ISSN (Print) - 0012-9976 | ISSN (Online) - 2349-8846

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Capitalising Caste in Yadadri

The Case of Land Market in a Temple Town

Capital and caste are identified in this paper as dominant factors shaping the land market in a rapidly growing Telangana redevelopment project of the Hindu religious Yadadri temple town. The rampant dispossession of small and marginal farmers, labourers, workers, shopkeepers, street vendors, autorickshaw drivers, Dalits and marginalised communities are discussed in this paper through the process of “accumulation by dispossession.” Engaging with the framework of capital and caste for understanding contemporary Indian political economy, this paper elucidates the process of agricultural land meeting real estate economy in a suburban religious town.

The author would like to thank Anant Maringanti, director of the Hyderabad Urban Lab, for his mentorship and insightful comments that helped in revising this paper. The author would also like to thank the mentors of the “Writing to Publish” workshop organised by the editors of the Urban Studies and the Review of Urban Affairs, Economic & Political Weekly. This paper also benefited from the comments and suggestions made by an anonymous reviewer.

Yadadri, a thriving temple town, which is around an hour’s drive from Hyderabad, is a curious case of state-led temple remodelling to invoke and assert Telangana’s sub-nationalist identity.1 After the bifurcation of Andhra Pradesh (AP), the prominent Hindu cultural pilgrimage, Tirupati, went to AP. Therefore, the Telangana government saw an opportunity to transform Yadadri into a 21st-century spiritual and religious destination and, thus, initiated its restructuring and development project (Menon 2021). The government has made land acquisitions using the Right to Fair Compensation and Transparency in Land Acquisition, Rehabilitation and Resettlement (LAAR) Act, 2013 for the temple redevelopment project. The intense development and growth in the temple town have resulted in typical phenomena called “accumulation by dispossession” (Harvey 2005a, 2005b) and “capitalising caste” in the land market in the Yadadri temple town.2 The renovation plans initiated by the government at the temple town have attracted a significant number of visitors to this religious site, consequently driving up land prices in the vicinity, resulting in the transformation of agricultural land into a “speculative real estate” market to meet the growing needs of the temple town (Brenner 1999; Goldman 2011).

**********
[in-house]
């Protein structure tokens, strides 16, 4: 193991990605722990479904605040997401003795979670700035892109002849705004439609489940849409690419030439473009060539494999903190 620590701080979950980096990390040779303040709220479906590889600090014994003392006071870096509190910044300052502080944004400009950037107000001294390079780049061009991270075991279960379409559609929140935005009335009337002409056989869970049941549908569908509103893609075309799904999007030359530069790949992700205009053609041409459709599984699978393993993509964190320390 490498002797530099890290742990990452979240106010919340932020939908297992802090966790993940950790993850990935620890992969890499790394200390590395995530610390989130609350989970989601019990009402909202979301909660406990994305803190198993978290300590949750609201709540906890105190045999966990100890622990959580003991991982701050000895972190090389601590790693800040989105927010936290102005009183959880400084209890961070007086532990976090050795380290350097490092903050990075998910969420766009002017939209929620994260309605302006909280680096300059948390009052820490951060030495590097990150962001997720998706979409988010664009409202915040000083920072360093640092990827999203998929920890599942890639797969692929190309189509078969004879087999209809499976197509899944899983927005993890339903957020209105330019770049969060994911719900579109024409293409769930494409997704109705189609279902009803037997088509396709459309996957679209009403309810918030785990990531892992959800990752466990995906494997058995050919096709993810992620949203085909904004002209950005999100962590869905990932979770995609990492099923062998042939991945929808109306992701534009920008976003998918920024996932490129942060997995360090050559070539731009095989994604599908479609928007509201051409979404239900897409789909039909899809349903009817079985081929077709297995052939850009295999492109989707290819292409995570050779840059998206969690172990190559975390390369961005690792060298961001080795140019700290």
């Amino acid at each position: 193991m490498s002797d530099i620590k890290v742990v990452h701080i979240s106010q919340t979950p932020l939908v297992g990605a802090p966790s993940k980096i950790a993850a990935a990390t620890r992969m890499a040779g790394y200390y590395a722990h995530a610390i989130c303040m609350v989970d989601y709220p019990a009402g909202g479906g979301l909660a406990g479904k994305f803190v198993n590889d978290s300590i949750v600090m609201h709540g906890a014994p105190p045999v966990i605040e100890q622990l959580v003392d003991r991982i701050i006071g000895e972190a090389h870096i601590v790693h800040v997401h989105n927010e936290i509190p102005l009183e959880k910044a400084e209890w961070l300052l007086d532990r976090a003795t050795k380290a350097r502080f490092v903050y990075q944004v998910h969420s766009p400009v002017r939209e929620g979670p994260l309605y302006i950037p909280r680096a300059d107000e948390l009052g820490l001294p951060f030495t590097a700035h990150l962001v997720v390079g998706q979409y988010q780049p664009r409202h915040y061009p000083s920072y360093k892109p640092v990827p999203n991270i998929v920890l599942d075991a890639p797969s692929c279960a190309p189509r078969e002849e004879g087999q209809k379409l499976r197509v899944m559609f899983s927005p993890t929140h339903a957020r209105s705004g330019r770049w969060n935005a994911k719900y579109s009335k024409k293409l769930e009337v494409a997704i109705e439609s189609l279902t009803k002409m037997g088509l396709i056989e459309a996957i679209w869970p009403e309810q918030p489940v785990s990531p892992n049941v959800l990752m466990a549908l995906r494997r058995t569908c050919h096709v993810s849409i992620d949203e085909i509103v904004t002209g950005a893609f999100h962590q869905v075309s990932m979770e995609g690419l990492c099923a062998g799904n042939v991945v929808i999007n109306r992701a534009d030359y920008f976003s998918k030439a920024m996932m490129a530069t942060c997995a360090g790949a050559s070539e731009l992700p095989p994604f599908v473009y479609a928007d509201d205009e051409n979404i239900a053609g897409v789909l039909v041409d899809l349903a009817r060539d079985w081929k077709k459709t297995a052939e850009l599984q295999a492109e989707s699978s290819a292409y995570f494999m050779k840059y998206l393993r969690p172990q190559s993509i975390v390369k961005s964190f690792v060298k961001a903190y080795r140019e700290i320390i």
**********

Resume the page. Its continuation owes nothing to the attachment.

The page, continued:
The capitalist system depends on the accumulation and appropriation of wealth. Capital, thus, remains in a perennial process of accumulation. It makes accumulation possible by crafting appropriate social spaces to facilitate the circulation of capital in urban and suburban spaces. Extensive wealth accumulation for the capitalist system in the cities is possible through the appropriation of agricultural and industrial land (Banerjee-Guha 2009, 2010). However, capitalism also appropriates the Yadadri temple space for circulation and generates a surplus for the neo-liberal economy in the real estate market. The primary source of economy and livelihood in Yadadri depends on pilgrimage and temple tourism, agricultural-related works, and caste-based occupations. This paper focuses on how the Telangana shaped the temple redevelopment and the creation and enforcement of property rights as an actor and institutional structure, and how other regulatory laws provide a set of empirical indicators for the land market. The landed dominant and intermediate castes and political classes have amalgamated as real estate mediators for agricultural land accumulation for Hyderabad and national real estate companies. But the same process resulted in the loss of livelihood for retail shopkeepers, street vendors, small and marginal farmers, landless labourers, and autorickshaw drivers.

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Updated On : 2nd Jan, 2024
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